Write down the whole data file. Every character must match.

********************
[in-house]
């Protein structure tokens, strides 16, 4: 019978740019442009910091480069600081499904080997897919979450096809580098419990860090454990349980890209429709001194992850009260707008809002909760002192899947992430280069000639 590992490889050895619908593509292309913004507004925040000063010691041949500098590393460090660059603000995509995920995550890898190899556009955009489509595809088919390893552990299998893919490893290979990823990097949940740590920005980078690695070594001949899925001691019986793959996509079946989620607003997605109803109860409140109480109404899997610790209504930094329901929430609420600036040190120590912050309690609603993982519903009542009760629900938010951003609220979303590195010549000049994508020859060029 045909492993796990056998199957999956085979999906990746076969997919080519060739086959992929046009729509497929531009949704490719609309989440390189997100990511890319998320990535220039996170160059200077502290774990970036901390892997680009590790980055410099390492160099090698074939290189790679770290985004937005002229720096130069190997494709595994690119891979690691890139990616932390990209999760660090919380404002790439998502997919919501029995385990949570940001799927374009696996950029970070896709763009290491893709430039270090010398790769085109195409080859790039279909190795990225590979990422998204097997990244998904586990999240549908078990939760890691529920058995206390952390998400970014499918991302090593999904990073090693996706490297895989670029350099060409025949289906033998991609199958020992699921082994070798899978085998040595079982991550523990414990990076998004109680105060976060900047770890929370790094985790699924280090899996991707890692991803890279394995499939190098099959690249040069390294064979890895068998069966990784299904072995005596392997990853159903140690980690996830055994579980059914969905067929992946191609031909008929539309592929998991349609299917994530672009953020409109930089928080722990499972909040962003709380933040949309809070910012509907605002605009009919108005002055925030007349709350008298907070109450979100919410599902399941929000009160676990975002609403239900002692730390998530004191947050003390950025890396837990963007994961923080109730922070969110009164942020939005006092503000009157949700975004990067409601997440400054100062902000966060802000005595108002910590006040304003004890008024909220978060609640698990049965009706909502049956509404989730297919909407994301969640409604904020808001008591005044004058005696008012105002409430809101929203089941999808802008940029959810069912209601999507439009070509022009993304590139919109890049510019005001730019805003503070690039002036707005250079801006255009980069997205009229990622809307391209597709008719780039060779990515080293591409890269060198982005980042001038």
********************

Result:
[in-house]
């Protein structure tokens, strides 16, 4: 019978740019442009910091480069600081499904080997897919979450096809580098419990860090454990349980890209429709001194992850009260707008809002909760002192899947992430280069000639 590992490889050895619908593509292309913004507004925040000063010691041949500098590393460090660059603000995509995920995550890898190899556009955009489509595809088919390893552990299998893919490893290979990823990097949940740590920005980078690695070594001949899925001691019986793959996509079946989620607003997605109803109860409140109480109404899997610790209504930094329901929430609420600036040190120590912050309690609603993982519903009542009760629900938010951003609220979303590195010549000049994508020859060029 045909492993796990056998199957999956085979999906990746076969997919080519060739086959992929046009729509497929531009949704490719609309989440390189997100990511890319998320990535220039996170160059200077502290774990970036901390892997680009590790980055410099390492160099090698074939290189790679770290985004937005002229720096130069190997494709595994690119891979690691890139990616932390990209999760660090919380404002790439998502997919919501029995385990949570940001799927374009696996950029970070896709763009290491893709430039270090010398790769085109195409080859790039279909190795990225590979990422998204097997990244998904586990999240549908078990939760890691529920058995206390952390998400970014499918991302090593999904990073090693996706490297895989670029350099060409025949289906033998991609199958020992699921082994070798899978085998040595079982991550523990414990990076998004109680105060976060900047770890929370790094985790699924280090899996991707890692991803890279394995499939190098099959690249040069390294064979890895068998069966990784299904072995005596392997990853159903140690980690996830055994579980059914969905067929992946191609031909008929539309592929998991349609299917994530672009953020409109930089928080722990499972909040962003709380933040949309809070910012509907605002605009009919108005002055925030007349709350008298907070109450979100919410599902399941929000009160676990975002609403239900002692730390998530004191947050003390950025890396837990963007994961923080109730922070969110009164942020939005006092503000009157949700975004990067409601997440400054100062902000966060802000005595108002910590006040304003004890008024909220978060609640698990049965009706909502049956509404989730297919909407994301969640409604904020808001008591005044004058005696008012105002409430809101929203089941999808802008940029959810069912209601999507439009070509022009993304590139919109890049510019005001730019805003503070690039002036707005250079801006255009980069997205009229990622809307391209597709008719780039060779990515080293591409890269060198982005980042001038």